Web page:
A World Mapped By Stories

Photo by Mariusz Kubik

Controversial author Salman Rushdie spent a decade in hiding after his novel The Satanic Verses resulted in a deadly fatwa from Iranian dictator Khomeini. Now the Indian born novelist is the focus of an extraordinary public multi-media exhibition entitled “A World Mapped by Stories: the Salman Rushdie Archive” at Emory University.

The Atlanta university scored a literary coup in 2006 when it secured Rushdie’s personal archives. The collection includes his journals, manuscripts, first editions, letters, photos and drawings. but what’s truly special about the archive is the inclusion of the author’s digital patrimony: computers (including an early Mac), external hard drives, e-mails and eighteen gigabytes of data.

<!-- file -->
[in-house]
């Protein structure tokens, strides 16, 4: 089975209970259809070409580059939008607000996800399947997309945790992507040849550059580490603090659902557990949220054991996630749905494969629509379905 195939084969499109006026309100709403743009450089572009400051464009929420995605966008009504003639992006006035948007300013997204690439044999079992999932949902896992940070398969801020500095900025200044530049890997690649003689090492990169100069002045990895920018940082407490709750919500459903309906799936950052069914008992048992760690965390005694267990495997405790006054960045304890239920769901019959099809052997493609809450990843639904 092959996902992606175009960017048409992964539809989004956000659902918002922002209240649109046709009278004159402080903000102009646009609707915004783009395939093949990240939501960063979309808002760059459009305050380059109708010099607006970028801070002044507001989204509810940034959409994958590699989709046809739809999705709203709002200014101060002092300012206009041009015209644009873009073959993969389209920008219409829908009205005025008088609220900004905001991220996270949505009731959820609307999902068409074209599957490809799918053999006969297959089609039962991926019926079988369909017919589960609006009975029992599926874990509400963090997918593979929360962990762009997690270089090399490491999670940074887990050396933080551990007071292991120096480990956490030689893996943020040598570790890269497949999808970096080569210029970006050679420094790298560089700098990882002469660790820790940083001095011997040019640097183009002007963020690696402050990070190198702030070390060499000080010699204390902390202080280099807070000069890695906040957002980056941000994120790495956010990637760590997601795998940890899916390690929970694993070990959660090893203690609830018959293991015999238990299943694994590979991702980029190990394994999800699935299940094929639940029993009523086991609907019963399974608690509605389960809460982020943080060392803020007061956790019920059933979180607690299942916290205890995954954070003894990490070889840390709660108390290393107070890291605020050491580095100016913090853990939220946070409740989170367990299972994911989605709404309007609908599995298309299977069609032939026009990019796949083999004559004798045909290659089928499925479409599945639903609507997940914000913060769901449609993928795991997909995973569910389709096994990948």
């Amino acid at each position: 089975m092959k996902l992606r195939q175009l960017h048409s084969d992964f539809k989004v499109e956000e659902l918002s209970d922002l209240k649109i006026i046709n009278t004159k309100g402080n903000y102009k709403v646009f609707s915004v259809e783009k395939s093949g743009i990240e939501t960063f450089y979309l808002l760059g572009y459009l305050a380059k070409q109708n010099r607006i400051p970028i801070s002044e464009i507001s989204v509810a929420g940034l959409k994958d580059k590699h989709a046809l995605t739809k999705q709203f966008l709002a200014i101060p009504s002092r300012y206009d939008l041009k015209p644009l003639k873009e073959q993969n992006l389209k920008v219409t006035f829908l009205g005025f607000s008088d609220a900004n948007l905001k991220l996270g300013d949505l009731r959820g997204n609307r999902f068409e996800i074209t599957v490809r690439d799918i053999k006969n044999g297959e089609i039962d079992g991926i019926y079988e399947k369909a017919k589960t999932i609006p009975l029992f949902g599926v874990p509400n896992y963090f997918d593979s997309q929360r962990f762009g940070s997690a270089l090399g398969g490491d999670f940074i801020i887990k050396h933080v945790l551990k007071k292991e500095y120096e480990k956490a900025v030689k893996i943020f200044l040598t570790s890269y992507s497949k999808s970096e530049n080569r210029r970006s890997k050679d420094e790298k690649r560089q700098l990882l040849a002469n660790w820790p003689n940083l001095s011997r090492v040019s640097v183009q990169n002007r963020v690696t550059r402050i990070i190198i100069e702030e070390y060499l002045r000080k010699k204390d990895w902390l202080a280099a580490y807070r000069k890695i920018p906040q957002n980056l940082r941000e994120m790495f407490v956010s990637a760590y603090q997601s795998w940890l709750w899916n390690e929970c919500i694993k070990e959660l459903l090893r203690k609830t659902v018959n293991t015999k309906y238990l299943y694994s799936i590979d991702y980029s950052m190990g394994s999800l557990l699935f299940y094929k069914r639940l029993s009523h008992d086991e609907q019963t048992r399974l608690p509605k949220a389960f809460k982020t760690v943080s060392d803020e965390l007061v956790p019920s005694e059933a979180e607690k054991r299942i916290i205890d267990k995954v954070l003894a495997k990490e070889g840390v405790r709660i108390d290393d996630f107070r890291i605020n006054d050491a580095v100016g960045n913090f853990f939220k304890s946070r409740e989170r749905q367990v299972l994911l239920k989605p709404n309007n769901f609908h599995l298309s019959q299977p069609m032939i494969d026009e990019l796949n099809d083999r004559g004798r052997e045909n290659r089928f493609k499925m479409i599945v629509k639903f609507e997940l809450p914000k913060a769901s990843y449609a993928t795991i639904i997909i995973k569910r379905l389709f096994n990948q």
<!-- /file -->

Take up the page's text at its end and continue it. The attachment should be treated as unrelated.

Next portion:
Emory is presenting a special hybrid exhibition mixing Rushdie’s traditional paper materials and digital archive. This revolutionary show offers a unique view of the writing process through the electronic life of a major figure in world literature. Rushdie’s work weaves together politics, pop culture, mythology, celebrity,religion and old-fashioned story telling.

Visitors to the exhibition have the unique opportunity to emulate the author’s writing process by logging onto his computers and tinkering with his digital manuscripts. But not to worry, this literary graffiti will disappear when you log off.

The show runs through September 26, 2010 at Emory’s Woodruff Library Schatten Gallery. For more information on the exhibition and the Rushdie Archive go to the library’s website .

Courtesy of the Rushdie Archives


Thanks to Atlanta Buzz for the story suggestion.

This entry was posted in Asia, Books, Middle East, USA and tagged . Bookmark the permalink.

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